The Global Fantastic: Knowledge Transfer, the Victor's Voice, and Cultural Education in 20th-century Spheres of Influence
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During and after the Second World War, relief efforts for war victims poured into central Europe from across the world.i Aid especially flowed from those countries located outside the territorial war, and especially from the U.S. government and its allies, religious organizations like the Catholic Relief Services, recruited by President (Fortin 303-5, McCleary 56-8). Thus, an American high school English anthology called American Writers, printed in Boston in 1942, bears several interesting stamps. On the top edge, "War Relief Services - National Catholic Welfare Conference - Aid to Prisoners of War," on the fly leaf "Swiss Catholic Charity for War Victims - Freiburg, Switzerland." But what was it doing in Switzerland? Who would have read it? Was it used as a schoolbook? What is the significance that this high school anthology of American literature, transported to Switzerland, is copyrighted for the U.S. and the Philippines?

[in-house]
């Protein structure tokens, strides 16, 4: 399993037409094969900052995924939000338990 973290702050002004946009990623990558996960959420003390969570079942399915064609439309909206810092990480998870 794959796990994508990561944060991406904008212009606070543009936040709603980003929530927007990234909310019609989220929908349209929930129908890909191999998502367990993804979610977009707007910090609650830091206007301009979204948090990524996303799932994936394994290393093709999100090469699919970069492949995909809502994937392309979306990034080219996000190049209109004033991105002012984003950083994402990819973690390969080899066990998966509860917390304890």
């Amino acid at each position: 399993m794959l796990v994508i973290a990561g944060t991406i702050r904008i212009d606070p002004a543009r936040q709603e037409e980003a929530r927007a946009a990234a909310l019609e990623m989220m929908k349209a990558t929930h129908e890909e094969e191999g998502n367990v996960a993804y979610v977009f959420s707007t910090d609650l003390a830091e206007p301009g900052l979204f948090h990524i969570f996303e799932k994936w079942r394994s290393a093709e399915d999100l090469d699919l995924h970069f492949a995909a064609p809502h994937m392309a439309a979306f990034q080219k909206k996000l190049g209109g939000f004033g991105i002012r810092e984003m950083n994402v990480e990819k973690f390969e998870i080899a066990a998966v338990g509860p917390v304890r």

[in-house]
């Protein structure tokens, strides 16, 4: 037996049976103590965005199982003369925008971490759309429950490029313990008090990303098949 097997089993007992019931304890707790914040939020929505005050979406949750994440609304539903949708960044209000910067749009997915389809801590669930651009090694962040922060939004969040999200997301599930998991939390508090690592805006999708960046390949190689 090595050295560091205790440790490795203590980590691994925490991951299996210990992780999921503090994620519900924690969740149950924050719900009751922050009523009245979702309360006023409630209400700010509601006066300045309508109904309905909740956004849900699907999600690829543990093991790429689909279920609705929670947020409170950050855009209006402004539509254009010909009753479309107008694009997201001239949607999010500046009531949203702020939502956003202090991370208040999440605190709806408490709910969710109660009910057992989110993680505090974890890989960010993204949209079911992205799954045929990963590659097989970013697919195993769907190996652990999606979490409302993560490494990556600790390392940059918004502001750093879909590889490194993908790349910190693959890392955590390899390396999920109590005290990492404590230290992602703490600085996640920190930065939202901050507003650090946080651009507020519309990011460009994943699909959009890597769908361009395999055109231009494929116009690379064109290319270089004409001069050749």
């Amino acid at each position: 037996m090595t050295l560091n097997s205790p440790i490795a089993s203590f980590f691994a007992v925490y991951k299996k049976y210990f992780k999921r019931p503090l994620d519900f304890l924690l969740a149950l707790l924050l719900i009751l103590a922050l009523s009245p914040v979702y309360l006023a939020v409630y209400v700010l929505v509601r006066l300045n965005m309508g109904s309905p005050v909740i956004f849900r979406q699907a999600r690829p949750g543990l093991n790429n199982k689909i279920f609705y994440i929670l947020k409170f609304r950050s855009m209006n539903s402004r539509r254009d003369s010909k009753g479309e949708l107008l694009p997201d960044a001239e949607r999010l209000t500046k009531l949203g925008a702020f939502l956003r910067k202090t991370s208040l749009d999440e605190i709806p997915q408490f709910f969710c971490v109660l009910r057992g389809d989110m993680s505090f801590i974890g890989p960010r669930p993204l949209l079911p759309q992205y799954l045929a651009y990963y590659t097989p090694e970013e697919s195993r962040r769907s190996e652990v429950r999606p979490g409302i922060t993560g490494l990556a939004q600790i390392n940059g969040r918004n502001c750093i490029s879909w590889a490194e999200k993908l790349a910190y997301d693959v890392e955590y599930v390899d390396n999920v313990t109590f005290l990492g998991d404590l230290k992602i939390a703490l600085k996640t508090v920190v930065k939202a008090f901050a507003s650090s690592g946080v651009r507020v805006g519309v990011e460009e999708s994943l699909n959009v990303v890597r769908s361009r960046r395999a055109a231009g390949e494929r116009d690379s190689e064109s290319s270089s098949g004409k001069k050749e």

This artifact and the questions surrounding it form the core of this discussion, which will examine the book in two closely related ways: as a tool in the domestic construction of national American fields of normalization and as a tool in a global, ideological knowledge transfer between the growing empire of the United States and its spheres of influence during the twentieth century.ii Reading images, text, structure, and selection of the text will yield information that will be juxtaposed with socio-historical data regarding publication, location in the schoolbook corpus, and political and cultural ideology. As a commodity, the book stands as a reminder of the complexity of the content, production, transfer, and dissemination of knowledge in the American empire of the 20th century. As a textbook, its subt...
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